Meru is a language spoken by perhaps 1,250,000 people in Kenya.

Meru is one of the Bantu languages. Its territory lies in central Kenya, to the northeast of its close relative Kikuyu, but almost completely surrounded by Oromo-speaking territory. Meru society, like that of the Kikuyu, was traditionally warlike. Among more peaceable occupations, speakers of Meru are well known as beekeepers.

Thagicu is the name of the region from which, long ago, speakers of Kikuyu and related languages may have dispersed, and Thagicu is now the usual name for the language group to which both belong. Local legend tells of the migration of Meru speakers from the coast around 1700; of their old name, Ngaa; and their new name, Meru, said to mean peaceful place.

Meru serves as a second language for some speakers of smaller neighboring tongues, Chuka and Tharaka.

Meru is also called Kimeru. Some of its dialects include Igembe, Tigania, Imenti, Miutini and Igoji. It is lexically similar to Chuka, Embu, Gikuyu and Kamba.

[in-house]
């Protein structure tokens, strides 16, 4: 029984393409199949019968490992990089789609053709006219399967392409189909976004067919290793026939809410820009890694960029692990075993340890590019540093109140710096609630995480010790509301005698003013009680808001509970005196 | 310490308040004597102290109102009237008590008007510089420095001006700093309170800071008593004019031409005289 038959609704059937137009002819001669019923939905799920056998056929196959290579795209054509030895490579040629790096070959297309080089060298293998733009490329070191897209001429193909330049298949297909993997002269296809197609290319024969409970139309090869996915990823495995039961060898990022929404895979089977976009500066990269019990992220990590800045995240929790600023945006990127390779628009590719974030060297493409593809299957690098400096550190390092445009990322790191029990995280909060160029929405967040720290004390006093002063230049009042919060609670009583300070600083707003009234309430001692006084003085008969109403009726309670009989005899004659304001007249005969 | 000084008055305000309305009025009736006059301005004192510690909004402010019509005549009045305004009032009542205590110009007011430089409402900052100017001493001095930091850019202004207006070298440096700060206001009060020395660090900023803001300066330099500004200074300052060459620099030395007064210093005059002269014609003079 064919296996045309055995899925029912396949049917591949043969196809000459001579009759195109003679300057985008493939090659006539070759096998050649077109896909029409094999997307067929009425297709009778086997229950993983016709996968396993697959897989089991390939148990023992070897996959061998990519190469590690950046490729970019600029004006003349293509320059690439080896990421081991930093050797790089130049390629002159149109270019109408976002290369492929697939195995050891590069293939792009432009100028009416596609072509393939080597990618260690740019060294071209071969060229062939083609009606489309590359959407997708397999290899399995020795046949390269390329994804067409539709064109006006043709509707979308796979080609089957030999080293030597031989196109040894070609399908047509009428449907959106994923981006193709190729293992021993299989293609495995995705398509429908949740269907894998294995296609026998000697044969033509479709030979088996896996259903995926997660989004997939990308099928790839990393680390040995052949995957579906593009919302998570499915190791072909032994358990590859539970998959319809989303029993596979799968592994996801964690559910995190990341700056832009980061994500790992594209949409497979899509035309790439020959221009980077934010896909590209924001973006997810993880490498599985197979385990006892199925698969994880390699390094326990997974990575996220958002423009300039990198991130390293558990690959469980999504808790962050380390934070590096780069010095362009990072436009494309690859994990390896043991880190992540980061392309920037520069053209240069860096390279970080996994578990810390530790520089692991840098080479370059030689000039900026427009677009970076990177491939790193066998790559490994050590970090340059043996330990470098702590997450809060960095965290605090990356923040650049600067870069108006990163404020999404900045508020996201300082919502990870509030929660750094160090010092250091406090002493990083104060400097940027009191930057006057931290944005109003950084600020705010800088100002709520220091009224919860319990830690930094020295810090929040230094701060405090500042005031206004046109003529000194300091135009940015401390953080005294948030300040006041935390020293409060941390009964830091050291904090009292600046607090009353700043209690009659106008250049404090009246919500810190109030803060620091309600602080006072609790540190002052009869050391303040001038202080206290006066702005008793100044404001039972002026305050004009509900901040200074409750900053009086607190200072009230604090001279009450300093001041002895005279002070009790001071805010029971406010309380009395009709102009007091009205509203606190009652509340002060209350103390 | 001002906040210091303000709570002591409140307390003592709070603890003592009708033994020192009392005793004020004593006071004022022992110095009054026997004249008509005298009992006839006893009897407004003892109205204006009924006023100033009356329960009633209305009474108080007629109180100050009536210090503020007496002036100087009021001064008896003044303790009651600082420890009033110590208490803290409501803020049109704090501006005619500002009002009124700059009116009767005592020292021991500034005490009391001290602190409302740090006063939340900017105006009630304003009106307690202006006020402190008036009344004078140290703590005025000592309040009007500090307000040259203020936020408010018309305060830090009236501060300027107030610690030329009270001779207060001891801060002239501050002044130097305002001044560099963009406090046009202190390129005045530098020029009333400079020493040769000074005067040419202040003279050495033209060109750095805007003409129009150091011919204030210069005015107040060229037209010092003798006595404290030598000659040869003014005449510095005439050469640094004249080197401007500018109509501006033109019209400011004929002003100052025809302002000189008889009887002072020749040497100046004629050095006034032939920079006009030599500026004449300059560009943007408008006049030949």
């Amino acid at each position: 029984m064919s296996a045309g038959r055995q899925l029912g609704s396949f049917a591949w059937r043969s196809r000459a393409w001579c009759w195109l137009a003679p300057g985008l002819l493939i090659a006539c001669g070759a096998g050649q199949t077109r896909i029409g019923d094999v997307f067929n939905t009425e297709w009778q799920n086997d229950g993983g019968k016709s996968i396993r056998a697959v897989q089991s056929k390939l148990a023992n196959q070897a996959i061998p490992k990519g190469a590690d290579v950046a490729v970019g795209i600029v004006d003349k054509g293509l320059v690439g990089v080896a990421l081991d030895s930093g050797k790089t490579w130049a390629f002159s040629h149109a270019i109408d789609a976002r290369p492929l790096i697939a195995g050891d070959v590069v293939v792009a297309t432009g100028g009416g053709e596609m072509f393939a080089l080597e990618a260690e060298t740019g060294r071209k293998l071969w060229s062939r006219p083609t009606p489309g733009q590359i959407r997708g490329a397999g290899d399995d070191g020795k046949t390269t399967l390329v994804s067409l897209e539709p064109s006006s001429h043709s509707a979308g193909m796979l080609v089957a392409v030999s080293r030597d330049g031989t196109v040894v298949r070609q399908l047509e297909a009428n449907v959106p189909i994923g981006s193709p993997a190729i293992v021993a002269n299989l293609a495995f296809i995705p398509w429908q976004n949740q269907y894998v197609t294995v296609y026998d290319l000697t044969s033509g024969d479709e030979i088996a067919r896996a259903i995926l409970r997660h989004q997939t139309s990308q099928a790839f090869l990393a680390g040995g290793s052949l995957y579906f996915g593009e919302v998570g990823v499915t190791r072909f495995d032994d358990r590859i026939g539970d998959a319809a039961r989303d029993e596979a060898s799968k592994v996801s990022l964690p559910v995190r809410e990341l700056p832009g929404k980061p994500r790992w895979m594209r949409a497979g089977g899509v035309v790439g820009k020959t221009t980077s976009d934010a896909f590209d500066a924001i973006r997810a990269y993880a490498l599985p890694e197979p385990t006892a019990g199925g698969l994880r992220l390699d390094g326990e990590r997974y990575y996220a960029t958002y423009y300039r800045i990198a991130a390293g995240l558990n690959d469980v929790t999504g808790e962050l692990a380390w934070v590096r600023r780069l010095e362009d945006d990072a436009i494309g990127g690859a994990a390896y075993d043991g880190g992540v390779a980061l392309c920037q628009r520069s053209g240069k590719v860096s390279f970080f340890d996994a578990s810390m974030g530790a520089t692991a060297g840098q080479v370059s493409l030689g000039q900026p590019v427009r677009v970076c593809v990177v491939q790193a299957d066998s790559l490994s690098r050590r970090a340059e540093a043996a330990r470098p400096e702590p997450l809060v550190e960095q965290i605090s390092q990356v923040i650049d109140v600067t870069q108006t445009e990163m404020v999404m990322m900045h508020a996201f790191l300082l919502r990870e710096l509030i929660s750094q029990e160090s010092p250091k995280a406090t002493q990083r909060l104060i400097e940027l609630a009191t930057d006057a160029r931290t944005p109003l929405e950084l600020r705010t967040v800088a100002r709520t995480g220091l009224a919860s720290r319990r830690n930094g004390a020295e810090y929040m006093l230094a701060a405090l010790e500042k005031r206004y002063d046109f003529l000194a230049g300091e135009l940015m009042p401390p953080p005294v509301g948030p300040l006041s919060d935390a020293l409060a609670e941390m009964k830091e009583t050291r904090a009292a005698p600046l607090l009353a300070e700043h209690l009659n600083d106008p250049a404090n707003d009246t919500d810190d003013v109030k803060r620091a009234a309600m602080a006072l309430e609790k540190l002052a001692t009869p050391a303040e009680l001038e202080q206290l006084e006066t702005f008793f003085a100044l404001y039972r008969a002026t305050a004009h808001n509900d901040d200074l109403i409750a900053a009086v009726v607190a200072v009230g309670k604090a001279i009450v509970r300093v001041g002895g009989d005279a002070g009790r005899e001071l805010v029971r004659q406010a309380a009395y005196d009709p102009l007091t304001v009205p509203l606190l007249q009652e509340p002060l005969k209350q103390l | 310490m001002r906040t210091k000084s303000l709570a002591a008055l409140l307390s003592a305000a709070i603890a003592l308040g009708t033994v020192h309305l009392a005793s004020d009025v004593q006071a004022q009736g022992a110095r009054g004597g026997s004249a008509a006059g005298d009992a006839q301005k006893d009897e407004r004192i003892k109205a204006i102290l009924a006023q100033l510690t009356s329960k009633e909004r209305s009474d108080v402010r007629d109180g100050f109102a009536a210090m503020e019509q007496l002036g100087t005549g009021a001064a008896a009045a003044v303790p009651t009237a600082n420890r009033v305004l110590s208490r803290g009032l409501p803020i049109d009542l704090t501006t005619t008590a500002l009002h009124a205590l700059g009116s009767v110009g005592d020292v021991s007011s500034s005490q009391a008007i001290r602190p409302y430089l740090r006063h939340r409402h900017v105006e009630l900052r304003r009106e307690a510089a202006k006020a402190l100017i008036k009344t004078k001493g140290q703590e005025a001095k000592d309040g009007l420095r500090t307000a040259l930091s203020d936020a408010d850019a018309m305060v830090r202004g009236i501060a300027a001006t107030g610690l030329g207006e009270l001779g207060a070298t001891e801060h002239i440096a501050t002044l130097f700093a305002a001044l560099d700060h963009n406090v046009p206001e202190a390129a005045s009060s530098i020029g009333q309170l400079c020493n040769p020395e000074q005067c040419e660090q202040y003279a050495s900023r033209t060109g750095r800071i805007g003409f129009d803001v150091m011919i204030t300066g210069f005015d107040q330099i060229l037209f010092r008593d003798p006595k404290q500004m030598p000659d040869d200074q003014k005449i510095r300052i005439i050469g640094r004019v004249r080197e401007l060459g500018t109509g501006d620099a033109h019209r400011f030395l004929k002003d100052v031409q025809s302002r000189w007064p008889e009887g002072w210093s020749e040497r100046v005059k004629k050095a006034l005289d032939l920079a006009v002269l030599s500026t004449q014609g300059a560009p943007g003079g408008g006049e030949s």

According to Ethnologue the taxonomy of Meru is

Niger-Congo  (1489) 
  Atlantic-Congo  (1390) 
    Volta-Congo  (1316) 
      Benue-Congo  (938) 
        Bantoid  (668) 
          Southern Bantoid  (643) 
            Narrow Bantu  (501) 
              Central Narrow Bantu (328) 
                E  (37) 
                  Kikuyu-Kamba (E.20)  (8) 
                    Meru (4)
                      Chuka  CUH
                      Meru  MER
                      Mwimbi-Muthambi MWS
                      Tharaka  THA

Another, quite different, community is also called Meru by outsiders. The Meru of Mount Meru in Tanzania call themselves Varwa and speak a Chagga dialect, Kirwa or kiMeru. Their recurrent conflicts with their German and British rulers helped to discredit the Tanganyikan protectorate and bring about independence in 1961.